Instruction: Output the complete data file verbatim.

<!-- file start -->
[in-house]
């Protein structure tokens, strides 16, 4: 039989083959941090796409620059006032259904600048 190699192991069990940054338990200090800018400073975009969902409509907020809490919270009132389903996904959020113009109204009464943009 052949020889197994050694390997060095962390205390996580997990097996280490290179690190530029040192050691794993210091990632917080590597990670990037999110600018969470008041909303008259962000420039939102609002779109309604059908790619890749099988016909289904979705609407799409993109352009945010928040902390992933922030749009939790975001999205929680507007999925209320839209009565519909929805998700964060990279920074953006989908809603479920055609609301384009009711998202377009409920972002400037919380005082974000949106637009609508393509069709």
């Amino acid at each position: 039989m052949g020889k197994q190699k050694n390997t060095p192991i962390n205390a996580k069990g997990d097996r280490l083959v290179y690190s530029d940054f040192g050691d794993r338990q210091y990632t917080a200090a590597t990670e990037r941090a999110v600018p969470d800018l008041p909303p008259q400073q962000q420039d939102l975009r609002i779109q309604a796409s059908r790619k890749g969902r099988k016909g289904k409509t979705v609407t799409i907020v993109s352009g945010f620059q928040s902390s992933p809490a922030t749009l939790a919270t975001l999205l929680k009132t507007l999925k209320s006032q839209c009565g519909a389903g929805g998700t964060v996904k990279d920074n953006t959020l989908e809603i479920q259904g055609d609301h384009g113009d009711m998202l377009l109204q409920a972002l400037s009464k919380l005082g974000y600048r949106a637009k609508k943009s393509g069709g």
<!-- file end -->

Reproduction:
[in-house]
């Protein structure tokens, strides 16, 4: 039989083959941090796409620059006032259904600048 190699192991069990940054338990200090800018400073975009969902409509907020809490919270009132389903996904959020113009109204009464943009 052949020889197994050694390997060095962390205390996580997990097996280490290179690190530029040192050691794993210091990632917080590597990670990037999110600018969470008041909303008259962000420039939102609002779109309604059908790619890749099988016909289904979705609407799409993109352009945010928040902390992933922030749009939790975001999205929680507007999925209320839209009565519909929805998700964060990279920074953006989908809603479920055609609301384009009711998202377009409920972002400037919380005082974000949106637009609508393509069709």
């Amino acid at each position: 039989m052949g020889k197994q190699k050694n390997t060095p192991i962390n205390a996580k069990g997990d097996r280490l083959v290179y690190s530029d940054f040192g050691d794993r338990q210091y990632t917080a200090a590597t990670e990037r941090a999110v600018p969470d800018l008041p909303p008259q400073q962000q420039d939102l975009r609002i779109q309604a796409s059908r790619k890749g969902r099988k016909g289904k409509t979705v609407t799409i907020v993109s352009g945010f620059q928040s902390s992933p809490a922030t749009l939790a919270t975001l999205l929680k009132t507007l999925k209320s006032q839209c009565g519909a389903g929805g998700t964060v996904k990279d920074n953006t959020l989908e809603i479920q259904g055609d609301h384009g113009d009711m998202l377009l109204q409920a972002l400037s009464k919380l005082g974000y600048r949106a637009k609508k943009s393509g069709g």